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Ph.D. Students Receive Awards

Wednesday, September 24, 2014

Steven Baker won Best Poster Presentation Award for young scientists at the Fifth ESWI Influenza Conference in Riga, Latvia. Steven also received this year's Melville A. Hare Award for excellence in Graduate Research along with Julie Sahler.

Daniel Martinelli received this year's Melville A. Hare Award for excellence in Teaching.

Shannon Loelius was the recipient of J. Newell Stannard Graduate Student Scholarship Award presented to her at the School of Medicine and Dentistry Convocation.

Brandon Walling Accepted into Howard Hughes Medical Institute Med-into-Grad Fellowship

Monday, August 4, 2014

Brandon Walling, an IMV graduate student in the Minsoo Kim Lab, has been accepted into the Howard Hughes Medical Institute Med-into-Grad Fellowship in Cardiovascular Science.

In 2005, HHMI launched the Med into Grad (MIG) Initiative to address the growing gap between basic biology and medicine. The Institute recognized that biomedical scientists could benefit from additional training to help them translate biological knowledge into effective medical treatments and diagnostics. MIG training includes the fundamentals of pathobiology, an introduction to how medicine is practiced, and a survey of the problems and challenges faced by medical practitioners.

HHMI has held two MIG Initiative competitions, awarding $26 million in grants to 25 graduate institutions. This funding has enabled them to initiate or enhance existing programs designed to help students obtain the skills necessary to partner with clinician-scientists in the application of emerging biological knowledge to medical practice. These programs train students to recognize and capitalize on translational opportunities that may arise from their research and, in some cases, may influence the direction of their future investigations.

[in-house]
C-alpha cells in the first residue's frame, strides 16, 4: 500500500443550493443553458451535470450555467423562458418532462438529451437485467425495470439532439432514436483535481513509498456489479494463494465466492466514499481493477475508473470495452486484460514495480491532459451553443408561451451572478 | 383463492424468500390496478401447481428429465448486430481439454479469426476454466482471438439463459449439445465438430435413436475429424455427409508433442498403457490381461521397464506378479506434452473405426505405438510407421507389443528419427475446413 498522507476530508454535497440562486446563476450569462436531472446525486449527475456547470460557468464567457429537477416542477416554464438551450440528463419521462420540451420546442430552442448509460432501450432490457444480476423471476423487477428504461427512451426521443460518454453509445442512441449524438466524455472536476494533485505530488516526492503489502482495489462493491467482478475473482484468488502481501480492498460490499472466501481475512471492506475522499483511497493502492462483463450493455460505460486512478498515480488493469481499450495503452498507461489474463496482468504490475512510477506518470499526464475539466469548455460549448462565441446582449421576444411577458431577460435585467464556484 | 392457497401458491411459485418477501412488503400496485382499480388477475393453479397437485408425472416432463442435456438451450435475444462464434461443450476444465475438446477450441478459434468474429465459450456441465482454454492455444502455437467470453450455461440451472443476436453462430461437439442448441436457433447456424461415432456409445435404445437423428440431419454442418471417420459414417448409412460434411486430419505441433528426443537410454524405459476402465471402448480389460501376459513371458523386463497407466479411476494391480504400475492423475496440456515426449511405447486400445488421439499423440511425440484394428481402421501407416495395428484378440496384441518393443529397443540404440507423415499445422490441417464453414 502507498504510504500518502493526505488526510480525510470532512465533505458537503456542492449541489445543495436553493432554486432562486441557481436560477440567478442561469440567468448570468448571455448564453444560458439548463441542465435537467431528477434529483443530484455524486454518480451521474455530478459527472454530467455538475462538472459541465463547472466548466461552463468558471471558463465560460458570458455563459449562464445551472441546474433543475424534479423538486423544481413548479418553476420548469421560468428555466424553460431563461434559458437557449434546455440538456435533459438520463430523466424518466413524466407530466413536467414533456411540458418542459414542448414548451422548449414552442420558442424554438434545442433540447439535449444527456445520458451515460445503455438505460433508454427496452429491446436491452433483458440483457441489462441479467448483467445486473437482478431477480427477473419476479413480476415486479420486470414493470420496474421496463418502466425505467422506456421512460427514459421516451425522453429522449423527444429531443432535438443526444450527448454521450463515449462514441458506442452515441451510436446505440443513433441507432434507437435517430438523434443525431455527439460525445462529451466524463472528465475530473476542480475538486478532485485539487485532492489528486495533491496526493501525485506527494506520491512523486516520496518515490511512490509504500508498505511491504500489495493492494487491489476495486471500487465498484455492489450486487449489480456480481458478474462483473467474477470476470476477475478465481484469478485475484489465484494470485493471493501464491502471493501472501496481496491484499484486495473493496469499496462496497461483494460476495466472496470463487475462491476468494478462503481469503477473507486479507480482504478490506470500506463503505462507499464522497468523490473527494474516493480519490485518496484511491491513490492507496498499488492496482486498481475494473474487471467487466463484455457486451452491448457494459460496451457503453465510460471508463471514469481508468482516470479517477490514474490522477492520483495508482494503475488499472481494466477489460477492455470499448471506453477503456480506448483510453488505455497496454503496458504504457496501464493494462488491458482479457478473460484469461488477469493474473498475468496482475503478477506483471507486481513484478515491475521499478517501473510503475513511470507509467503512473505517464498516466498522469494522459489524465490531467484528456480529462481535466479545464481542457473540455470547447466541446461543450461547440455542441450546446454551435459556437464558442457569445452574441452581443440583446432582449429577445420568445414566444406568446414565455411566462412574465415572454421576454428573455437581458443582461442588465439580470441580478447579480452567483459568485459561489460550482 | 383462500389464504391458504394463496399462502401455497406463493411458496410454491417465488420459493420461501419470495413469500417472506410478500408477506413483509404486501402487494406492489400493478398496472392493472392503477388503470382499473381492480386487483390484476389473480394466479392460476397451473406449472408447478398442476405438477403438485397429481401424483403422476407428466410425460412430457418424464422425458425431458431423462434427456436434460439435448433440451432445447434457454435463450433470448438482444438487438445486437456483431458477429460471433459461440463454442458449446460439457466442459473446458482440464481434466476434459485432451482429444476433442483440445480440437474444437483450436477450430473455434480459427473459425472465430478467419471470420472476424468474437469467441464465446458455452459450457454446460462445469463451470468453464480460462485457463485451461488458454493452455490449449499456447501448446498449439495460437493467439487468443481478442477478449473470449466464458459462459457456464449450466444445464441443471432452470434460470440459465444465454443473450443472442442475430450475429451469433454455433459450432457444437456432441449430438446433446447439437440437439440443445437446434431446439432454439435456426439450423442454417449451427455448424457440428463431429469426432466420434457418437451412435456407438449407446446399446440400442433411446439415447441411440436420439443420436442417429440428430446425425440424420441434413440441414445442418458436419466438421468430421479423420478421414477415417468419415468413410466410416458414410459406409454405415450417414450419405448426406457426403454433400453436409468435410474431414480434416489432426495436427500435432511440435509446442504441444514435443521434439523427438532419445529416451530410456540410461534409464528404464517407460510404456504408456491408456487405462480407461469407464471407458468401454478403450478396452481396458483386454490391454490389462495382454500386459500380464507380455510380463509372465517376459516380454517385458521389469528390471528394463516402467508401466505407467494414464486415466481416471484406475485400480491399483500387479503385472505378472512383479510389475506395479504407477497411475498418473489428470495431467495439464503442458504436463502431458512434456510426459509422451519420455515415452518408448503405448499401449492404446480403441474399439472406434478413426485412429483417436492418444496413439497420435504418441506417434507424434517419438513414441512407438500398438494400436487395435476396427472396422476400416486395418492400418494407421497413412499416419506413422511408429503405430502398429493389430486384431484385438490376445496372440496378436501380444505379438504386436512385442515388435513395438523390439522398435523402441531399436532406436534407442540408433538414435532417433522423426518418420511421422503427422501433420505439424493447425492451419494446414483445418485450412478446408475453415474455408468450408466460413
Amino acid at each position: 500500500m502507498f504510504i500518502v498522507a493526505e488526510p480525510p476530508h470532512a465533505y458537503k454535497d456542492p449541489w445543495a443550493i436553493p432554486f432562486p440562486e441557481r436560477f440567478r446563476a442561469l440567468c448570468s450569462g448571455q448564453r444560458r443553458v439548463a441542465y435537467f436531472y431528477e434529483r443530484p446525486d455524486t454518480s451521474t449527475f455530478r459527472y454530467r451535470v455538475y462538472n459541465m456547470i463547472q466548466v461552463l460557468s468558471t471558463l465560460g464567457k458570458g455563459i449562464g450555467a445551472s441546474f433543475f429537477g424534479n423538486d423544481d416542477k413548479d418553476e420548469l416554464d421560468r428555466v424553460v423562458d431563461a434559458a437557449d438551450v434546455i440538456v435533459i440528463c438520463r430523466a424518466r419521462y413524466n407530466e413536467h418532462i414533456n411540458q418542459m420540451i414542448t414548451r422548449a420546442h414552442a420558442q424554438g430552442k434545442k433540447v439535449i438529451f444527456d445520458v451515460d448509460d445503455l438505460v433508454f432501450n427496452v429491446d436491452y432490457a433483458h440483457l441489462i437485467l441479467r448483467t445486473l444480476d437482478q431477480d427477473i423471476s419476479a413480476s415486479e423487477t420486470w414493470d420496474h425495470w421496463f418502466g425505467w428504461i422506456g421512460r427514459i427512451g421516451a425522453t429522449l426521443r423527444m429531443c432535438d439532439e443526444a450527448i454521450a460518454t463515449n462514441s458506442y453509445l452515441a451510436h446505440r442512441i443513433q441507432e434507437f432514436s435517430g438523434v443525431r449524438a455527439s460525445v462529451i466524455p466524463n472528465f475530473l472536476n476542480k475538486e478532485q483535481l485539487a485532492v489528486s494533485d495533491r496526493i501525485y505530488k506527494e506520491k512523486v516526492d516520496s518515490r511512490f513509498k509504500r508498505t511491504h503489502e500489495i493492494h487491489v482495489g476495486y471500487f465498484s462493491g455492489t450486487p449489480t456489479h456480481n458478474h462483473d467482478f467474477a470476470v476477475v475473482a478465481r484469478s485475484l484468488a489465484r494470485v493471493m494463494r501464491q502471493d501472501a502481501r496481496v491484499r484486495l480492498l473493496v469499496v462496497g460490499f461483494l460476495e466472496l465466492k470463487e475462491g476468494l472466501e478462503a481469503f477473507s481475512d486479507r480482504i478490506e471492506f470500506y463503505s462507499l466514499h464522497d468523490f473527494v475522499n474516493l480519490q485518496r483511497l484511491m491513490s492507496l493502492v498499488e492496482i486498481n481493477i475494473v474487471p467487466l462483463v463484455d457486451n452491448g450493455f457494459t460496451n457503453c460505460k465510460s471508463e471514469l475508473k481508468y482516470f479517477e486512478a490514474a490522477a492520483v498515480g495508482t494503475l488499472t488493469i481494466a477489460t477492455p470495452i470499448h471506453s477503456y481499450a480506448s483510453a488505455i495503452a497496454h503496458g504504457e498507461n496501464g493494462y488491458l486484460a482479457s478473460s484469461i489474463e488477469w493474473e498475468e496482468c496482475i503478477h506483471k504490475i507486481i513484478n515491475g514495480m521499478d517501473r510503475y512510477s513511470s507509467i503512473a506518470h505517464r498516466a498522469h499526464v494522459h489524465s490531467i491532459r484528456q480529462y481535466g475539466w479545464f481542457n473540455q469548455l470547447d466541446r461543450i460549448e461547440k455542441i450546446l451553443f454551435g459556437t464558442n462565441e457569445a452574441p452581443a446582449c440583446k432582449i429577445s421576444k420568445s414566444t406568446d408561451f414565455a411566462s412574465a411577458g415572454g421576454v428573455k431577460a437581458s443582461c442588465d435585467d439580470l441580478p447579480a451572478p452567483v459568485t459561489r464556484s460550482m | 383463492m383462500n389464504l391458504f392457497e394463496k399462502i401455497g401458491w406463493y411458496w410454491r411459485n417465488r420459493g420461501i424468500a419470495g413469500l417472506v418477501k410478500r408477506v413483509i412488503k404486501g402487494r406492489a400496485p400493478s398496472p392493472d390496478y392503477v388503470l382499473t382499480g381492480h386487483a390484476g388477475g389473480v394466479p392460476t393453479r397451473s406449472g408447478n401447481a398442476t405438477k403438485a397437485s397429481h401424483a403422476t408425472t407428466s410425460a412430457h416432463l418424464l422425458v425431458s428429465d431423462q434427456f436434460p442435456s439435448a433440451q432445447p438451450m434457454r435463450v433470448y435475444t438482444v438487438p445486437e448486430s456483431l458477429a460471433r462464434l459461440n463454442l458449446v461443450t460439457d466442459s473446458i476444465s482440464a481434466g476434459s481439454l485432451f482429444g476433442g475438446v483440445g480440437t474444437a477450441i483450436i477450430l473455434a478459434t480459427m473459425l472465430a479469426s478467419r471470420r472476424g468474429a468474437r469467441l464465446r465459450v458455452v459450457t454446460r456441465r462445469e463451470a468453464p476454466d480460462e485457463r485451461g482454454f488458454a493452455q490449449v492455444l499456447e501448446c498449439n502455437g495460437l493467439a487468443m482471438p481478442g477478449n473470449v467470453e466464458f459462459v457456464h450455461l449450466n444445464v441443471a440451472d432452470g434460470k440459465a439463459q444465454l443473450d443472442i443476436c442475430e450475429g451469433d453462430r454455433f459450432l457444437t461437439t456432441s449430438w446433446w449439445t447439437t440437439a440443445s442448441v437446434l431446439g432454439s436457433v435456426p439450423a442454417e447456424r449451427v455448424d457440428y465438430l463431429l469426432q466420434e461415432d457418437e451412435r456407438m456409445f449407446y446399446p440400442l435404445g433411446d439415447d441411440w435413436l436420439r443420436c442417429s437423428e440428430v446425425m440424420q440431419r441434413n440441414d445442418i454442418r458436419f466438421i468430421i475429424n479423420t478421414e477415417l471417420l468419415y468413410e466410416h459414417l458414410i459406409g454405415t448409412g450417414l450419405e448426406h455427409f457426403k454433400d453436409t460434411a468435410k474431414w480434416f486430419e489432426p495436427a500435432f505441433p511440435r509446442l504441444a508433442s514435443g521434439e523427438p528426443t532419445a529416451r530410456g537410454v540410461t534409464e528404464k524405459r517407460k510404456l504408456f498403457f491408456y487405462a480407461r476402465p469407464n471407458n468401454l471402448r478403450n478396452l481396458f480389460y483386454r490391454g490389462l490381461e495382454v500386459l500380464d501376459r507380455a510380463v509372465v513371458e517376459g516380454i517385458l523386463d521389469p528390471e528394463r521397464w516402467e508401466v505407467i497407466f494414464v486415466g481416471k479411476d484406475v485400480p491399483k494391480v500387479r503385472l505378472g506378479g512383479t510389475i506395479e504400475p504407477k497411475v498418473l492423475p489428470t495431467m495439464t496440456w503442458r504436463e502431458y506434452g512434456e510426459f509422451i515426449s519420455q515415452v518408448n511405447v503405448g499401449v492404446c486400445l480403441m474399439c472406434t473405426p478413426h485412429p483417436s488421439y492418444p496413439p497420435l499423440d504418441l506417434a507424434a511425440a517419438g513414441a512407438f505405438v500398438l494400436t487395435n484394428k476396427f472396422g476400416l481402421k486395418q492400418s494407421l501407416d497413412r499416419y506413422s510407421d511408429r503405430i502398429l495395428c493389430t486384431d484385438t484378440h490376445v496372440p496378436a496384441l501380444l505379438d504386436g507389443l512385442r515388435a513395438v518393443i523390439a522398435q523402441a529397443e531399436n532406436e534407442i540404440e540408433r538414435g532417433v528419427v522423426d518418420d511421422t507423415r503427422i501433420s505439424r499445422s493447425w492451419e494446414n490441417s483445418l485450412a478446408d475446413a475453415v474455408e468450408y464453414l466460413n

Yelena Lerman Receives Medical Faculty Council Travel Award

Monday, June 23, 2014

Yelena Lerman is the recipient of the Medical Faculty Council Travel Award in Basic Science Research for Spring 2014. Yelena is in her sixth year of the Pharmacology PhD program under the mentorship of Dr. Minsoo Kim in the Department of Microbiology & Immunology. Yelena gave an oral and poster presentation of her work on “Exacerbated tissue homing of neutrophils during sepsis and TLR2-induced cytokine production are regulated by integrin a3b1” at the American Association of Immunologists (AAI) meeting in May 2014. Her work evaluated the surface expression kinetics of b1 and b3 integrin heterodimers on neutrophils during sepsis in both mice and humans. She showed that only integrin a3b1 is significantly upregulated during sepsis. Previous studies suggested a role for IL-10 as a regulator of the transition from mild sepsis to irreversible septic shock. Thus, sepsis progression could be modulated by altering IL-10 release and α3β1 upregulation.

Anisha Gundewar Receives 2014-15 Fulbright U.S. Student Grant Award

Thursday, June 12, 2014

Anisha Gundewar (B.S., Class of 2014) was awarded a 2014-15 Fulbright U.S. Student Grant. This fall, Anisha, will pursue an independent research project in India through the 2014-15 Fulbright U.S. Student Grant program.